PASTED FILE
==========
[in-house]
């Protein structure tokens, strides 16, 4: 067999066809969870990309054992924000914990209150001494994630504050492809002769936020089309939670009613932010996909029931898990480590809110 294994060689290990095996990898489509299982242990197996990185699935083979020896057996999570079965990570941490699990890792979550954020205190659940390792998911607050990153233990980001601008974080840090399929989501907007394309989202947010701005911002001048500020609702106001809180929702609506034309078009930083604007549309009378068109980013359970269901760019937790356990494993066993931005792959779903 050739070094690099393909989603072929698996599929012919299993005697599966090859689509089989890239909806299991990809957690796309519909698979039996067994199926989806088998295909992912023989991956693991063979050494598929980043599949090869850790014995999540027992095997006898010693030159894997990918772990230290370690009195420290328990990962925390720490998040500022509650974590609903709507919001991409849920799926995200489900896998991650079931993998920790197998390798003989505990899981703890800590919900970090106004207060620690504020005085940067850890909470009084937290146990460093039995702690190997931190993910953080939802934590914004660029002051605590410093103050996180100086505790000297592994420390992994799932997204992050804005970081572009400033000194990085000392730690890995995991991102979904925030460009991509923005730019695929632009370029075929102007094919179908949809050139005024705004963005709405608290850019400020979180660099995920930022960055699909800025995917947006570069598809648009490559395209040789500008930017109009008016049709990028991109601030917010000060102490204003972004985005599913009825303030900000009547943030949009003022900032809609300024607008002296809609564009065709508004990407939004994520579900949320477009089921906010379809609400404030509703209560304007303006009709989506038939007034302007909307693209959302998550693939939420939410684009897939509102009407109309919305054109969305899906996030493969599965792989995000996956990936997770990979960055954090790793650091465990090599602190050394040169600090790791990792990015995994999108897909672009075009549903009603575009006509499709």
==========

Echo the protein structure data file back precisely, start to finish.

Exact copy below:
[in-house]
């Protein structure tokens, strides 16, 4: 067999066809969870990309054992924000914990209150001494994630504050492809002769936020089309939670009613932010996909029931898990480590809110 294994060689290990095996990898489509299982242990197996990185699935083979020896057996999570079965990570941490699990890792979550954020205190659940390792998911607050990153233990980001601008974080840090399929989501907007394309989202947010701005911002001048500020609702106001809180929702609506034309078009930083604007549309009378068109980013359970269901760019937790356990494993066993931005792959779903 050739070094690099393909989603072929698996599929012919299993005697599966090859689509089989890239909806299991990809957690796309519909698979039996067994199926989806088998295909992912023989991956693991063979050494598929980043599949090869850790014995999540027992095997006898010693030159894997990918772990230290370690009195420290328990990962925390720490998040500022509650974590609903709507919001991409849920799926995200489900896998991650079931993998920790197998390798003989505990899981703890800590919900970090106004207060620690504020005085940067850890909470009084937290146990460093039995702690190997931190993910953080939802934590914004660029002051605590410093103050996180100086505790000297592994420390992994799932997204992050804005970081572009400033000194990085000392730690890995995991991102979904925030460009991509923005730019695929632009370029075929102007094919179908949809050139005024705004963005709405608290850019400020979180660099995920930022960055699909800025995917947006570069598809648009490559395209040789500008930017109009008016049709990028991109601030917010000060102490204003972004985005599913009825303030900000009547943030949009003022900032809609300024607008002296809609564009065709508004990407939004994520579900949320477009089921906010379809609400404030509703209560304007303006009709989506038939007034302007909307693209959302998550693939939420939410684009897939509102009407109309919305054109969305899906996030493969599965792989995000996956990936997770990979960055954090790793650091465990090599602190050394040169600090790791990792990015995994999108897909672009075009549903009603575009006509499709």